cmo_insource_outsource_content_marketingThis past year, I’ve discussed content marketing with top marketers. Today’s post focuses on 2 marketing leaders in the SaaS industry. Each took on a different strategy when it came to producing content. Both at one point had to make a critical decision; “Do I outsource or insource content production?”

 

This article explores the decision and answers the question; “Did it work?” At the end, I’ll provide the Insource vs. Outsource Content Marketing Evaluation tool.

 

The marketing leaders’ content goals were the same. They wanted content that met their persona’s informational needs. The kind of content that gets prospects interested in buying from them.  Valuable content was required to drive prospects through the buying stages. So, let’s discuss each of their decisions below and determine if it worked.

 

Meet Robert – CMO of $130M business software company.

 

Robert’s team is strapped for time. There is a giant list of things they want to do. They jump from campaign to campaign focusing on the projects with the biggest impact. They were faced with the insource/outsource question. Like most marketers, they were challenged with producing quality content. The thought of outsourcing was appealing to them.  After all, outsourcing SEO and Social had worked for them.

 

There are content agencies/writers that create relatively good content. The kind of agencies who know you are screening them for content that will get penalized by Google. When receiving proposals back from content firms, Robert’s team found one they liked.  It answered all their RFP questions perfectly and demonstrated the right knowledge.  The decision was easy for them to ink the deal.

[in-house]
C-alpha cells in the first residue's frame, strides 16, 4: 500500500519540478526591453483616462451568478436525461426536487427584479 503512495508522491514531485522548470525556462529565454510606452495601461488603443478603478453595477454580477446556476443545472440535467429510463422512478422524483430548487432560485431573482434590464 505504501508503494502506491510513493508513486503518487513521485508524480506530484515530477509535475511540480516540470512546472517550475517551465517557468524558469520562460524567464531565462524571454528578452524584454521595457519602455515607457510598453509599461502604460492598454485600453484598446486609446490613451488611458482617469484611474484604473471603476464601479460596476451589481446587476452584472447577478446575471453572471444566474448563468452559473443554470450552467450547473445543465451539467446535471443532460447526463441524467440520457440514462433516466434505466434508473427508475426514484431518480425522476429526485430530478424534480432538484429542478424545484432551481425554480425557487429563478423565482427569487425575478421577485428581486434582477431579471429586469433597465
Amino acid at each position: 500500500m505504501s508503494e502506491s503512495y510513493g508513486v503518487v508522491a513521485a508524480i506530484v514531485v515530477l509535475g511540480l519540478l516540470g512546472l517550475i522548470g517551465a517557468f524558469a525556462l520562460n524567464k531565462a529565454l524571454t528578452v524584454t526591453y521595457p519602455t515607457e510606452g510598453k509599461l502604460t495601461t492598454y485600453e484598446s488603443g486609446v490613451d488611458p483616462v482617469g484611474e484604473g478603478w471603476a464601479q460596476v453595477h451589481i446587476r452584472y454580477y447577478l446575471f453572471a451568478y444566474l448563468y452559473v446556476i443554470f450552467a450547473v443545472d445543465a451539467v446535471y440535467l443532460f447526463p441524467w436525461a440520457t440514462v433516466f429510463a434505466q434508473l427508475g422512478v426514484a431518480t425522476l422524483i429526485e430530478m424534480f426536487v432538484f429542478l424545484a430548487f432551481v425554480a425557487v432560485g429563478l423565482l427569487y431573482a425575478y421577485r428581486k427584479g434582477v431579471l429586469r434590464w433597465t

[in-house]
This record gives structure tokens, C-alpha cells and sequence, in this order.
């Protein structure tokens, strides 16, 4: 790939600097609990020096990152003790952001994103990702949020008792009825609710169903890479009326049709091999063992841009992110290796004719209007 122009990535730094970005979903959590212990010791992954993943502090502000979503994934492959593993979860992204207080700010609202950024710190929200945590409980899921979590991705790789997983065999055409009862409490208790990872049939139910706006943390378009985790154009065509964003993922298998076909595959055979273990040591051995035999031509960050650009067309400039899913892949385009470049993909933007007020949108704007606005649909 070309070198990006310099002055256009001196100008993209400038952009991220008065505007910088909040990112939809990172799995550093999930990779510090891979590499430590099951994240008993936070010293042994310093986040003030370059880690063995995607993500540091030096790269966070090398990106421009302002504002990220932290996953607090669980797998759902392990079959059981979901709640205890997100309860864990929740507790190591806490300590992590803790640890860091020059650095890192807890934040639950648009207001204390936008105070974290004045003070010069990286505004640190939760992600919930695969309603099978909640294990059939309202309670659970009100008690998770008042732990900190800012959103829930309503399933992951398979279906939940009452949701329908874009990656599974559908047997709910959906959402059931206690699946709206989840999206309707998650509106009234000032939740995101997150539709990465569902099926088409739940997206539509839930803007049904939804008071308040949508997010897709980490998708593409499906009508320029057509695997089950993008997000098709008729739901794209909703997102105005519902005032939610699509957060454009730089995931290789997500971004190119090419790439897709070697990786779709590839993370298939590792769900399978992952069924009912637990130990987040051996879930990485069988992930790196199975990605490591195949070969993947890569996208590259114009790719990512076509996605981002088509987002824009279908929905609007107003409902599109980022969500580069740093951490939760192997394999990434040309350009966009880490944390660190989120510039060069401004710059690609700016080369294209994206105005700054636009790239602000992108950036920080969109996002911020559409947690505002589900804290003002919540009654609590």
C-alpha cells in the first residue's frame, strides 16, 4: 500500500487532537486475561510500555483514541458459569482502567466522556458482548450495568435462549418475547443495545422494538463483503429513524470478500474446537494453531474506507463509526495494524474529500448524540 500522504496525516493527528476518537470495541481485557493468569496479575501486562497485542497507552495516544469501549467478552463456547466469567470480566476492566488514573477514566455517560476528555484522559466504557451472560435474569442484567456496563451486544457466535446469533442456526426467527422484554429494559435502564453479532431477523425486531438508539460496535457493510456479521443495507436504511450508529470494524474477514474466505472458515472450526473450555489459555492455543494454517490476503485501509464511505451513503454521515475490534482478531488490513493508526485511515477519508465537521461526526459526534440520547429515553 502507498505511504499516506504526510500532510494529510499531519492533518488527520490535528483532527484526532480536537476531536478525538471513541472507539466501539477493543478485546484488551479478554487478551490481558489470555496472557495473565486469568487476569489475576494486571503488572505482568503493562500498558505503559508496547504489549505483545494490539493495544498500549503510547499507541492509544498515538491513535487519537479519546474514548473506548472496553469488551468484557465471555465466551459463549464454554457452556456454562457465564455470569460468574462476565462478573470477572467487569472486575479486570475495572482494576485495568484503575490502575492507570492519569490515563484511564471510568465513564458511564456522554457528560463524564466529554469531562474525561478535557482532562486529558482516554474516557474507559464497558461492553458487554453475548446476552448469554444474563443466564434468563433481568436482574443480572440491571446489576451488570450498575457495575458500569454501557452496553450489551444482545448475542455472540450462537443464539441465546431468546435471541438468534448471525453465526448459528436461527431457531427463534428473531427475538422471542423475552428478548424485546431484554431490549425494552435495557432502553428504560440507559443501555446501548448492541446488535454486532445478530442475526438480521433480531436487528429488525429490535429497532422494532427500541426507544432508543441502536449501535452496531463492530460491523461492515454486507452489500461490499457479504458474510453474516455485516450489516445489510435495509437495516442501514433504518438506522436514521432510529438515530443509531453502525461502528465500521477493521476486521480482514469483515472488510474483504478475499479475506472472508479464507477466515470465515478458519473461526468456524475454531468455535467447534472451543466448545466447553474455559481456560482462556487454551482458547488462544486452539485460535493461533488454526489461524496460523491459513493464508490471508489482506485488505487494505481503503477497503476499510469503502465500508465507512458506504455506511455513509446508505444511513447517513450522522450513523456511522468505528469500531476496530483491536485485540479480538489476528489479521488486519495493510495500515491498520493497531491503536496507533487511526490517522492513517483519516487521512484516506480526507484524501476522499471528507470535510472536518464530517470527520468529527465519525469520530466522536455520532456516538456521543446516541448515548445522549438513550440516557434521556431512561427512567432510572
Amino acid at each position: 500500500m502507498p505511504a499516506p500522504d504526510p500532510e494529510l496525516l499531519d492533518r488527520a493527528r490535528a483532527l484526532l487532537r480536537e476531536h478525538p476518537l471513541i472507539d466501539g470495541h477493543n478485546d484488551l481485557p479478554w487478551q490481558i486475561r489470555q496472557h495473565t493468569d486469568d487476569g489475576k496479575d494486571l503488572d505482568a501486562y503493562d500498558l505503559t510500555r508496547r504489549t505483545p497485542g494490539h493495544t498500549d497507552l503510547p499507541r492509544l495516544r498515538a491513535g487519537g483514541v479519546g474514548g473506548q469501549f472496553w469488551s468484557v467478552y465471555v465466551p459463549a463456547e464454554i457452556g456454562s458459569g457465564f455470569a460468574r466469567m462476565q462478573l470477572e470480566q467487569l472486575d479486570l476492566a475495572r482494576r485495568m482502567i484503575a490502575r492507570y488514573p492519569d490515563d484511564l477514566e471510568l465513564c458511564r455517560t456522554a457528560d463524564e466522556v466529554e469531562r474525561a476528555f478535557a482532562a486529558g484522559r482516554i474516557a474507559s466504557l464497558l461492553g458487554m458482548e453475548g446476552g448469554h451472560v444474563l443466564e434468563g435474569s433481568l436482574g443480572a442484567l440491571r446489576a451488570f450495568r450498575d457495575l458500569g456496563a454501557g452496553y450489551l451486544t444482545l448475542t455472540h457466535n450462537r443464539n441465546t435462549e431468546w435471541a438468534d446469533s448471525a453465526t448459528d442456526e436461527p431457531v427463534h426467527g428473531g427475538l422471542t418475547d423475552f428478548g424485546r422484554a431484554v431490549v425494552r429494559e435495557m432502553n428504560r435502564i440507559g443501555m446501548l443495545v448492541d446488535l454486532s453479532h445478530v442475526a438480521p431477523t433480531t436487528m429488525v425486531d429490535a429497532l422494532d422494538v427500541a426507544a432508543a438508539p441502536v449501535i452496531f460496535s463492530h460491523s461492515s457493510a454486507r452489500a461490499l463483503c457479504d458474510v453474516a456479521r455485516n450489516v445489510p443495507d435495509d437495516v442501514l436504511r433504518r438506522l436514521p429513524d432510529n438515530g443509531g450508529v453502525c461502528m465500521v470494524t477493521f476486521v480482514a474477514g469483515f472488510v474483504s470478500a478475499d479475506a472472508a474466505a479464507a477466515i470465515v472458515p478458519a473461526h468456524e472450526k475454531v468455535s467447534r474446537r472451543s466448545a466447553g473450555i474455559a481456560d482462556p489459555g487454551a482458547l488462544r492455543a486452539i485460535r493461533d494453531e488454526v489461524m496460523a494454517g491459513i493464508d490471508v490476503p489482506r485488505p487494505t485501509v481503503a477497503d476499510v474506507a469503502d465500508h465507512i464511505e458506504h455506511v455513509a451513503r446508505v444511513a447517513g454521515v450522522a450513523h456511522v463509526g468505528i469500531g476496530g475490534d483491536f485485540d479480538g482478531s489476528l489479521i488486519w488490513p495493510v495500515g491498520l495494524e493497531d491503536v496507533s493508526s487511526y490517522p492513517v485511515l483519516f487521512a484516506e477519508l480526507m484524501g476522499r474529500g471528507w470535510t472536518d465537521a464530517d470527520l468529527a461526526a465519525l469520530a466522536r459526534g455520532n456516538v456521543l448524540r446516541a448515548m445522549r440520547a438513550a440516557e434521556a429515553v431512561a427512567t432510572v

The content marketing campaign kicked off and things appeared great.  Blog posts were going from once a month to several times a week. They were filling the social channels with content. Cool infographics were appearing. Webinars were taking place. Videos were surfacing, etc…

 

3 months go by and Robert is getting concerned.  The expected increase in top of the funnel leads was not hitting the quarterly expectations. His team was spending an incredible amount of precious time with the content writers.  Not many prospects were engaging on social channels or subscribing to the blog.  All signs indicated that the content marketing strategy was not working.

 

Robert was perplexed because the content seemed good. Maybe content marketing wasn’t the answer. To confirm, Robert decided to ask his team to research the quality of the content with customers. He wanted to see if the content was meeting their informational needs.   The common response was: “I read a few when the title caught my eye.  It was good but nothing that was a new insight.  It didn’t build on what I already knew. The content is vanilla and didn’t inspire new thinking.”  The final straw came when customers interviewed reported that they didn’t share the content.

 

The conclusion of the research was that the content was not the right content. It was focused on the company and the services, not on the customer.  This is why it was not contributing to the lead generation goals.

 

Meet Kathy – CMO of a $100M high-tech company